For years, Elinchrom users have been complaining about the aging Skyport. A few months ago, the Swiss flash manufacturer finally released the brand new Skyport HS, and it is a great product. However, not everyone needs its advanced features. Some photographers couldn’t care less about technical stuff and only want their transmitter to do the job it is designed for: triggering the flash remotely. Well, that’s why the Skyport Plus was recently released.
Last week, I took a look at personal projects and showed how I created my most recent portrait series. These personal projects are a great way to grow as a photographer and create new work you have a passion for, as you have the opportunity to create images with full control of the visual style. However, they may not always require you to step out of your comfort zone. To expand your repertoire of photographic knowledge and to create a more diverse, yet consistent portfolio, you need to experiment.
After the successful release of the Skyport Transmitter Plus HS that brought Hi-Sync capabilities to the Elinchrom lineup, the Swiss flash manufacturer now introduces the new Skyport Plus System. While many thought the Skyport Plus HS was the replacement of the old Skyport, it was not. The transmitter announced today is the real replacement.
Commercial Photographer and Videographer Jay P. Morgan has spent the last 25-plus years mastering light, production, and the business end of photography. He shares most of his insights on The Slanted Lens, his site dedicated to providing step-by-step instruction on how to light for photography and video. His latest video finds him in Gettysburg, combining strobes with ambient light, featuring Honest Abe and a couple of sweet cannons, while he shows us how to light a scene during sunset.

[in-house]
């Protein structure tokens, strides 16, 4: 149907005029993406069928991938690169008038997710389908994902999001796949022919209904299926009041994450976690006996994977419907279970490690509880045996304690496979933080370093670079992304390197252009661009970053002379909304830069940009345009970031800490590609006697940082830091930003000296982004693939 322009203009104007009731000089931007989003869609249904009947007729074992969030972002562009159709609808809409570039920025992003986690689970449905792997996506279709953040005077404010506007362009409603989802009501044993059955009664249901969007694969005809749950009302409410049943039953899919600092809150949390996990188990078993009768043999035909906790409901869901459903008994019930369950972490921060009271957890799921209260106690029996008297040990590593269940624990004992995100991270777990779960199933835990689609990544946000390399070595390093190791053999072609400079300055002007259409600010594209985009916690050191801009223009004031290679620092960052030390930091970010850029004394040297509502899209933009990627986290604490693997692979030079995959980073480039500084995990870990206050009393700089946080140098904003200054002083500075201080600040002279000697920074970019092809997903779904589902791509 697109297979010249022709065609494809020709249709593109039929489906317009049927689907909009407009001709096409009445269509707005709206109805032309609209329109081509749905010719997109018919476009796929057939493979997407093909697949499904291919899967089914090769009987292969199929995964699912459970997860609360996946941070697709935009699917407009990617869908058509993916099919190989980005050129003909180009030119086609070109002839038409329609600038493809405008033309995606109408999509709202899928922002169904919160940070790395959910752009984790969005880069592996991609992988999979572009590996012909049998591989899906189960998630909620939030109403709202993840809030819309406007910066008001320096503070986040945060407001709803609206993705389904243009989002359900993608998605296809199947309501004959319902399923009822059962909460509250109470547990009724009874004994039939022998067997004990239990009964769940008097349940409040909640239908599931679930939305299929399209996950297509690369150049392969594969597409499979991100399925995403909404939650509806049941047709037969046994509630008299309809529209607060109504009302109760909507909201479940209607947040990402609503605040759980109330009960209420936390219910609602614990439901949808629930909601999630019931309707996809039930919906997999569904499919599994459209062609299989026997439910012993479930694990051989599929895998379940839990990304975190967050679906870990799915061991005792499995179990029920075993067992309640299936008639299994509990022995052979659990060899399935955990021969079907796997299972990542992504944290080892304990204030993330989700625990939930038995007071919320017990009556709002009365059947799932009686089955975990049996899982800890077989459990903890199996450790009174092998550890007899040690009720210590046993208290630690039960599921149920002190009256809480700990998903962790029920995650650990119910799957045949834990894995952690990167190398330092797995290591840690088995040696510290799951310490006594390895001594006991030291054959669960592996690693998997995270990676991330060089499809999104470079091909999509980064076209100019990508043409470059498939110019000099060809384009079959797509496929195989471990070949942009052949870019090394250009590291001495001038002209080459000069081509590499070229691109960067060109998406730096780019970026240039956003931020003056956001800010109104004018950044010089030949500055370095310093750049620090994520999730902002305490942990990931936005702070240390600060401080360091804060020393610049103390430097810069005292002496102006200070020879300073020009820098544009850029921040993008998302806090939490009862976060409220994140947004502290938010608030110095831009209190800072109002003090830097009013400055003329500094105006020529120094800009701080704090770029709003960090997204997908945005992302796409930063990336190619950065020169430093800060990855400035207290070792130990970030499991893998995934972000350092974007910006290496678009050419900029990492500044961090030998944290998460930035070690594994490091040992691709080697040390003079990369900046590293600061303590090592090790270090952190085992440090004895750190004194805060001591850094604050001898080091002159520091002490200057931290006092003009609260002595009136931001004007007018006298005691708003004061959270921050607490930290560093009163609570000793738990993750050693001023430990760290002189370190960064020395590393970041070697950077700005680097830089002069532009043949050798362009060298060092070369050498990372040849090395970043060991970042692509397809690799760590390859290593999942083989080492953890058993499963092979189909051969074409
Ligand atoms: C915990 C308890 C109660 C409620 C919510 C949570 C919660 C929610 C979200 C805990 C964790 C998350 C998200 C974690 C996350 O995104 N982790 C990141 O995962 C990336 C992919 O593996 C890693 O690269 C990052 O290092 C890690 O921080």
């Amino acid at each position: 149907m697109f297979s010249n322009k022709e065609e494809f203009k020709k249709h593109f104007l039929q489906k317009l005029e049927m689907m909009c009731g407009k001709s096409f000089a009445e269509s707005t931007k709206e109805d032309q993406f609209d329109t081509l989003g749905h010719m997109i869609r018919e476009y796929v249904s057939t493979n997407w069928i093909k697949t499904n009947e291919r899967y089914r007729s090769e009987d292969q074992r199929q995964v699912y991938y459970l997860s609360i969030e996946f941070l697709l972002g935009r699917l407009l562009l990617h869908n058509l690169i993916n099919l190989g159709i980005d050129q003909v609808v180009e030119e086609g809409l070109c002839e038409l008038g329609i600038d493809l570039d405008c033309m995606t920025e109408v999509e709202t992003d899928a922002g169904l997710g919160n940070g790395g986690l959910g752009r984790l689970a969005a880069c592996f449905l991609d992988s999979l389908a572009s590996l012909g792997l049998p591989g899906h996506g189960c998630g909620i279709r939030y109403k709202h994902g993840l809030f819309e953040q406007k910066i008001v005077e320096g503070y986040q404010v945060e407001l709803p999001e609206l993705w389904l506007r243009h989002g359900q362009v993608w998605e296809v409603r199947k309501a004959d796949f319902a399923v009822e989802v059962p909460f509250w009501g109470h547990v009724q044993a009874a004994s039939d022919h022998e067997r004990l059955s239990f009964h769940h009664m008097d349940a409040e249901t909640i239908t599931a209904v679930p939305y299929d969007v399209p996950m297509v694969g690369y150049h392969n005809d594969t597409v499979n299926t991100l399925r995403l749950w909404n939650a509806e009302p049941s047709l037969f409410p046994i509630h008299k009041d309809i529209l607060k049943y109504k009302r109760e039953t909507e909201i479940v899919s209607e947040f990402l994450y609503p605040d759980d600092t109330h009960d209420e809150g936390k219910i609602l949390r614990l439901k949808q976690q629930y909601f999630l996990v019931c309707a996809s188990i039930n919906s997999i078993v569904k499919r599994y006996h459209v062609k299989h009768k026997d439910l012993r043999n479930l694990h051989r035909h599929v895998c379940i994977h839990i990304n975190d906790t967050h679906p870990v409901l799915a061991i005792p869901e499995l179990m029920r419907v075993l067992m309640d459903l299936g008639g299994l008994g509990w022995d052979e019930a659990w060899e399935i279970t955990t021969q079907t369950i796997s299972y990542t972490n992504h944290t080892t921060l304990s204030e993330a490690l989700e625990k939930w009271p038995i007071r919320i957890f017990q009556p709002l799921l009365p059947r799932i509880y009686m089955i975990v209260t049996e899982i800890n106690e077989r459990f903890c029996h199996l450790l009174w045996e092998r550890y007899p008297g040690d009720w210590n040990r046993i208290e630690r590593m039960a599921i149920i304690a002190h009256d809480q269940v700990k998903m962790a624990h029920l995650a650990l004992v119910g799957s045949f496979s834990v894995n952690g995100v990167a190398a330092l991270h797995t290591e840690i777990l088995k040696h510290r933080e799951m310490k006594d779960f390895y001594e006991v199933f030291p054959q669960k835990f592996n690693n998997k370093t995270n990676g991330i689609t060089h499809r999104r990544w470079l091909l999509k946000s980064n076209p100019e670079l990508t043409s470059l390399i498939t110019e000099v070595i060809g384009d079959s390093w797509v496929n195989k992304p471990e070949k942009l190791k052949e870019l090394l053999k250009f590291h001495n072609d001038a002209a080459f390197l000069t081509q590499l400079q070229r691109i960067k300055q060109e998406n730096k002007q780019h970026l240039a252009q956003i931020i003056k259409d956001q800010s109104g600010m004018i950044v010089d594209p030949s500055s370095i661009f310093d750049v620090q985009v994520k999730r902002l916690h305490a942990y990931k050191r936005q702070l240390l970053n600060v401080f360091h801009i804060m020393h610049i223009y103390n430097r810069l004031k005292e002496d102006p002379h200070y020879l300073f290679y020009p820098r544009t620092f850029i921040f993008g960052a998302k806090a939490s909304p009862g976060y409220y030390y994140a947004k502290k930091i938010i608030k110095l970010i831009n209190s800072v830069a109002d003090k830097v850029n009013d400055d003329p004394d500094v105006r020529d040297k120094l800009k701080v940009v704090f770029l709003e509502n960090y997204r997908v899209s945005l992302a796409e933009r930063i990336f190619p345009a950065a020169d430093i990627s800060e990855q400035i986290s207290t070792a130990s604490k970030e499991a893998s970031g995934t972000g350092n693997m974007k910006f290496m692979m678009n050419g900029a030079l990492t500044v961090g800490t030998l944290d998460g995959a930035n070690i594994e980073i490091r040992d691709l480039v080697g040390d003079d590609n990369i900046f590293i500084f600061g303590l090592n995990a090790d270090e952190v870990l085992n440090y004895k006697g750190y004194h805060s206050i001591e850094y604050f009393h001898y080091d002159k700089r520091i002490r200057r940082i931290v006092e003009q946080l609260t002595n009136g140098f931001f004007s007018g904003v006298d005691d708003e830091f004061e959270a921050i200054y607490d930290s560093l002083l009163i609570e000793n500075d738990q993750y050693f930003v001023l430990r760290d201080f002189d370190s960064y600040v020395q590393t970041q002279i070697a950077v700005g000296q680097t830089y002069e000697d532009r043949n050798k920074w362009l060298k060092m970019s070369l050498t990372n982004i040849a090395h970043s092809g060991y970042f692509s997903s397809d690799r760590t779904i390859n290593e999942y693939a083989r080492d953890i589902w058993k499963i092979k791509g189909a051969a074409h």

It's usually all about that sweet, soft light. Many of us portrait photographers probably would never even consider using a harsh, bare light without something to diffuse it, but Profoto and Pye Jirsa with SLR Lounge show you there is a time and place in this video tutorial that includes three step-by-step scenarios that teach you how to create dramatic photos with a single naked and unmodified strobe.
About two years ago, in the spirit of adventure and creativity, I decided I was going to try and photograph the ocean with artificial lighting. I had an image in my head of all the things I’ve seen in daylight hours, with the stark contrast of an illuminated wave against a dark backdrop. A run-of-the-mill day down at the beach certainly wasn’t going to do either. We were going to go straight to the top and shoot the biggest and meanest waves we could find.
Young photographers often don't have a great budget to buy a lot of equipment when starting out, let alone high-end lighting gear such as Broncolor's flashes and light shapers. Unless the equipment in question is given away, which is exactly what Broncolor offers to talented photographers under 30.
In this video, Daniel Norton of Adorama takes you into his studio, showing you how to set up for three different lighting scenarios, with the ability to change from one to another at the flip of a switch. This is great for if you have extremely limited time with models or actors and need alternate looks or options between them.
Lighting action and sports photography can often be complex. The flash cannot always be placed where it should and with the x-sync limitation of our cameras, it can be difficult to have the required settings. But some photographers, like Tristan Shu, master their craft and can push the boundaries of flash photography.
Shooting portrait work during the day outside has always meant that you have to think on your feet and improvise depending on what Mr. Sunshine decides to do. Some days, you get brilliant, bright rays of sol pummeling the entire city with impunity, and other days the order of the day is cloud cover and über diffusion. The biggest challenge, in my opinion, occurs when the sun and clouds start to play games with you and change the game every few minutes, causing you to contend with hard light at 3:54 p.m. and soft diffused light at 4:03 p.m., etc. So, how do I deal with that?
Lumopro has had several flashes on the market, like the LP160 and the wildly popular LP180 of Strobist fame. This fall, however, Lumopro announced a brilliant new unit, the LP180R. As far as specifications, the LP180R is almost identical to the LP180, but there is one key difference that makes it an excellent tool for photographers both experienced and inexperienced.
Satoki Nagata came to Chicago in 1992 with a Ph.D. in Neuroscience, a field in which he worked for a decade, before turning his attention to photography, studying with Damaso Reyes. In experimenting with flash and slow shutter speeds, he created the series, "Lights in Chicago," which elegantly captures the winter months in the Windy City.